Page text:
notification and declaration is challenged,
questioned, or objected to upon any ground, the
objections or grounds shall be set forth in a written
petition which shall be filed with the proper
Election Board, together with a copy for the
candidate whose filing or candidacy is challenged. *
* * Any candidate's filing may be stricken, and his
name stricken or ordered not placed upon the ballots
if his candidacy is frivolous or not made in good
faith, or is fraudulent or contrary to law. * * * no
objection or challenge to a candidacy shall be filed
after 5:00 P.M. on the 2nd day following the close
of the filing period." (E.A.)

It is incumbent upon the Legislature, not the courts, within the framework of the Constitution, to make provisions and set requirements for candidates and elections. The Legislature has set the rules, there has been no allegation those rules violate the Constitution, and those rules will stand.

¶7 This Court has heretofore considered the statutory period of limitation to object to candidacy in Wickersham v. State Election Board, Okl., 357 P.2d 421 (1960). In that case, Petitioner offered to prove that the other candidate was not a resident of Oklahoma and a bona fide legal voter at the time he filed his candidacy. It was held:

"* * * we are, therefore, of the opinion that
petitioner's failure to comply with the provisions of
Sec. 165a, supra, until after the votes cast at the
General Election had been counted precludes our
granting petitioner relief herein on the grounds that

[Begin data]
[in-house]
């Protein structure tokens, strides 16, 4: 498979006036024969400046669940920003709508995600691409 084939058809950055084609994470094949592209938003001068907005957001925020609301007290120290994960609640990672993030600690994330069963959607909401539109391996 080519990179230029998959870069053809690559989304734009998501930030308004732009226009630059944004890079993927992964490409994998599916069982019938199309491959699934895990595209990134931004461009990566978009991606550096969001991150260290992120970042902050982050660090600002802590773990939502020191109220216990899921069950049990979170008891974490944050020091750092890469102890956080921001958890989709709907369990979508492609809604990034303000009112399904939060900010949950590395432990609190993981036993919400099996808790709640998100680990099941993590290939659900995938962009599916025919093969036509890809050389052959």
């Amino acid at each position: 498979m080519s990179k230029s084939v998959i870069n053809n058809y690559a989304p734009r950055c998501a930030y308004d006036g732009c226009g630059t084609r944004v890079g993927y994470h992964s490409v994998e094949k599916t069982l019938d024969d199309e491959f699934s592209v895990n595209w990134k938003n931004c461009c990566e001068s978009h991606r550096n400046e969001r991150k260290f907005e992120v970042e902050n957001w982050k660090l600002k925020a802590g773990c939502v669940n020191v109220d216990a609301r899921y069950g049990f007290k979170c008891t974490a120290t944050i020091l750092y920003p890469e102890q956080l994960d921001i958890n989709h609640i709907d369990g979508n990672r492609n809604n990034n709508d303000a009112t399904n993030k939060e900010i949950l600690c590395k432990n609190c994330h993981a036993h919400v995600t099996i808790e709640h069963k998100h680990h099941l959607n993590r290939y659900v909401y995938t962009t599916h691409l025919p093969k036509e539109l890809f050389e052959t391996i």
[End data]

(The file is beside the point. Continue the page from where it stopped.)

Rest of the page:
Wheeler was disqualified to hold the office which he
"In so holding, we have not overlooked the fact that
the only provision of said statute treating within
the time within which an objection shall be filed to
a notification and declaration of candidacy is the
provision to the effect that `No objection or
challenge to a candidacy shall be filed after five
days from the close of the filing period'; that the
filing period referred to in the quoted provision was
the period provided in 26 O.S. 1951 § 163 , and that
said period had expired prior to Wheeler's filing his
notification and declaration.
"By enacting Sec. 165a, supra, the Legislature, in
our opinion, clearly indicated that it intended that
the matter of the eligibility of a candidate for an
office be first considered by the Election Board with
which the candidate filed his notification and
declaration and not by the courts; that an objection
or protest to such notification and declaration be
filed in all instances and that a hearing thereon be
held at an early date and before an election is

¶8 In Murphy v. Darnell, Okl., 268 P.2d 860, 861 (1954) this Court held:

"* * * The exclusive method to challenge, question or
object to the `legality or regularity of a
notification and declaration' is provided by 26 O.S.
1951 § 165a . The action of the County Election Board
in placing the applicant's name on the ballot as a
candidate for the office is in the nature of a
judgment of that body in its semi-judicial capacity
and that judgment cannot be collaterally attacked.
Any person desiring to raise the question of
eligibility of a proposed candidate may do so under
the provisions of said statute. Not having done so,
he cannot, thereafter, question that final decision
of the board."

¶9 We can only conclude that Petitioner's failure to follow the statutory provisions for contesting his opponent's candidacy by timely filing an objection to the notification and declaration, bars relief to Petitioner even though Helm's notification may, arguendo, have been fraudulent.